This is neglecting the effect of the rear brake compensator which will help balance things out to some extent, especially under heavy braking on dry tarmac, but on lower grip surfaces (e.g. wet tarmac) there will be a definite decrease in overall brake performance.

So yes, I would stick with standard brakes and use higher temperature pads if you're getting fade.

#47
Pugnut

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Ideally you would want to scale up the rear braking force by the same amount as the front... but that's not possible just by changing the bias valve. You could probably get an adjustable bias valve and adjust it for the correct bias on dry tarmac... but the rears would still be undereffective in the wet. There's no way of getting it perfect without upgrading the rears as well.

Out of interest how much larger are the caliper pistons and discs on the 307 front brakes? And, why do you want to upgrade the front brakes anyway?


An old argument this but if you increase the braking force at the front you are moving more of weight to the front when braking , this obviously means you have less weight on the back meaning you need less braking force at the rear to avoid locking the rear wheels . In my opinion if you are going to be messing with braking forces over and above standard calipers anywhere on the car you need to fit an adjustable bias valve and get the braking set up properly front to back .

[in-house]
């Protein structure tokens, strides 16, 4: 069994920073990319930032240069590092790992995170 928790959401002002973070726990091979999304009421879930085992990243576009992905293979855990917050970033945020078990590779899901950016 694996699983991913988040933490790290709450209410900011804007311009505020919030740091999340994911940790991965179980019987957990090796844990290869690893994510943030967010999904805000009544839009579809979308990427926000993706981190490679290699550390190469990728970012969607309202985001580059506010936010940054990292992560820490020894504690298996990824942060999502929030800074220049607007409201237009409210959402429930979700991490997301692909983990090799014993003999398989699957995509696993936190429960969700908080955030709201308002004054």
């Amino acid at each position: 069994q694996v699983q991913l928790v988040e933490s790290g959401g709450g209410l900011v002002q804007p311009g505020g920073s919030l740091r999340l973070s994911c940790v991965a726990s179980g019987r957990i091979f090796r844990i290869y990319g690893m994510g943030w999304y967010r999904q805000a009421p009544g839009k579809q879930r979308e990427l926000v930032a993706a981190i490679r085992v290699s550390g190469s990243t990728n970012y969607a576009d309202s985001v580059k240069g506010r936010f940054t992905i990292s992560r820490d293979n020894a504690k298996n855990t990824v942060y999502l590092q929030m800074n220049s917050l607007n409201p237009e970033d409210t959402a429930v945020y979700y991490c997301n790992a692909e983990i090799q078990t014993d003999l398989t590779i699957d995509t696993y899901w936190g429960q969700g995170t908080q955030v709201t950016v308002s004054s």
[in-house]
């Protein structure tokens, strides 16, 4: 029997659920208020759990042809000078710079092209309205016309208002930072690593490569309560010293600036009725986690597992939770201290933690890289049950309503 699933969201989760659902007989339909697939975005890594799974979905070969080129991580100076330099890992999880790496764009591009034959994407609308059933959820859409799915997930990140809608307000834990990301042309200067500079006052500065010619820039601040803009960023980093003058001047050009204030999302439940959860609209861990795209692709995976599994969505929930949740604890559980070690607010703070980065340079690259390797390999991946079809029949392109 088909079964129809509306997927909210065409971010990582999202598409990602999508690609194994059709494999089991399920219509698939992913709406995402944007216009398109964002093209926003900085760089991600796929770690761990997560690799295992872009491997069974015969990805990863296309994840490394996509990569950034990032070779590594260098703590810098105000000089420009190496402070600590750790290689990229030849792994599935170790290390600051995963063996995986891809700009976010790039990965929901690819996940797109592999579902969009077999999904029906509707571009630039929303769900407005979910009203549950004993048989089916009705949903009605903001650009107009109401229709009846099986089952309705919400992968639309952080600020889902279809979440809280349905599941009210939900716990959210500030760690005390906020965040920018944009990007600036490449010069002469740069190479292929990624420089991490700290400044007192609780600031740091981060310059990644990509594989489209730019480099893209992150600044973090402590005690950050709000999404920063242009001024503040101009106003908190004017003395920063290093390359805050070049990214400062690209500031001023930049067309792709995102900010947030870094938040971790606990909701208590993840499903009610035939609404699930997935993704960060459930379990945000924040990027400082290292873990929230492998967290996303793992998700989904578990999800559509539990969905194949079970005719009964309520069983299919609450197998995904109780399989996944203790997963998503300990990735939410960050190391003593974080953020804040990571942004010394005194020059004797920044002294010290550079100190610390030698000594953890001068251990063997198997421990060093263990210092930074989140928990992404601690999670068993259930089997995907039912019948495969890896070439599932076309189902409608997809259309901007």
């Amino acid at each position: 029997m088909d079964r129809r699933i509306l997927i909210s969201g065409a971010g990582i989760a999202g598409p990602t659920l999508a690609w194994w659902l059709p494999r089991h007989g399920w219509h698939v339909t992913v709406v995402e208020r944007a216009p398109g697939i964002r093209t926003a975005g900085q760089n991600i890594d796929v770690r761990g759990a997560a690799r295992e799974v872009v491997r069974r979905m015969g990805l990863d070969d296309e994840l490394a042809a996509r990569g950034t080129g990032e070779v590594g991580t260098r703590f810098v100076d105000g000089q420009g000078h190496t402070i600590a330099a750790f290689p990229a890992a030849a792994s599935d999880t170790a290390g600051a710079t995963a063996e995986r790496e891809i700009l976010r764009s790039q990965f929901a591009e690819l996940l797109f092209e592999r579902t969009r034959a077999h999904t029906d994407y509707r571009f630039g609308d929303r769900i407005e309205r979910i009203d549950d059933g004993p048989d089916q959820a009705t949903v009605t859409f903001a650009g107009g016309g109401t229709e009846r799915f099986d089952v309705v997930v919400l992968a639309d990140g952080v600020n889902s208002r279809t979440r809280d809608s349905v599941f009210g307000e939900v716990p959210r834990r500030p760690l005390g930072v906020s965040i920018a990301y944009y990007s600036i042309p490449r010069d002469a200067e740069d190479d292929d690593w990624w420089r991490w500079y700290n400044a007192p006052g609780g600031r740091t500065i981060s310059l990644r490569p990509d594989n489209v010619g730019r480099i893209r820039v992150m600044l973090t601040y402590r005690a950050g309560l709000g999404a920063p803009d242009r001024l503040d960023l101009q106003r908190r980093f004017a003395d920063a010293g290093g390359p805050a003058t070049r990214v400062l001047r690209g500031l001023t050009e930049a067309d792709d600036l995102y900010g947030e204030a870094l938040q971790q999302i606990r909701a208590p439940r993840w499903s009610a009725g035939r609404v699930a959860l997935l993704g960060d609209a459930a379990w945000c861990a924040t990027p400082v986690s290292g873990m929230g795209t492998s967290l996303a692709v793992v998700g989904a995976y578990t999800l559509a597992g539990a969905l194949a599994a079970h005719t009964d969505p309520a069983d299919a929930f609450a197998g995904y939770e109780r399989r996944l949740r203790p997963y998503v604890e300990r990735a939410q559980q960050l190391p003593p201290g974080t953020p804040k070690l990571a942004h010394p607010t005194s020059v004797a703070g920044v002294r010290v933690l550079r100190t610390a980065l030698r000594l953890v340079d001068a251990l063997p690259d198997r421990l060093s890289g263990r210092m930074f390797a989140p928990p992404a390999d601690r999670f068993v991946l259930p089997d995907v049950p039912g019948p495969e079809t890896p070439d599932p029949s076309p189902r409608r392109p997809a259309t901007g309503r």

From experience with fitting big front brakes to a 1.6 gti , emergency braking can easily and quickly turn nasty , this is a seperate issue regarding the type of the 1.6 compensator but if you apply the scenario to a 1.9 set up with uprated front brakes , hit the pedal hard and send more weight forwards than normal the rear is going to be lighter.

#48
Emmy Seize

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ERRR, well....

There is a decrease in weight transfer if I increase the stopping power at the front ?

I need to uprate the rear brakes as weight on the rear axle is decreasing (under braking) ?

#49
Pugnut

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ERRR, well....

There is a decrease in weight transfer if I increase the stopping power at the front ?

I need to uprate the rear brakes as weight on the rear axle is decreasing (under braking) ?


Sorry , i dont quite understand what you are trying to say?

#50
Emmy Seize

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Just trying to get the discussion going a bit.

A lot of what has been written here is spot on, some statements are utter nonsense, though.

Of course you don´t want to uprate or "scale up" the rear brakes once bigger brakes have been installed up

front and of course there is no such thing as a decrease in weight transfer with bigger brakes fitted to the

front axle.

Yes pugnut, you are pretty right about less weight on the back axle so if anything, (you´re right again) you

will want to install an adjustable bias valve to lower the pressure even more, if needed.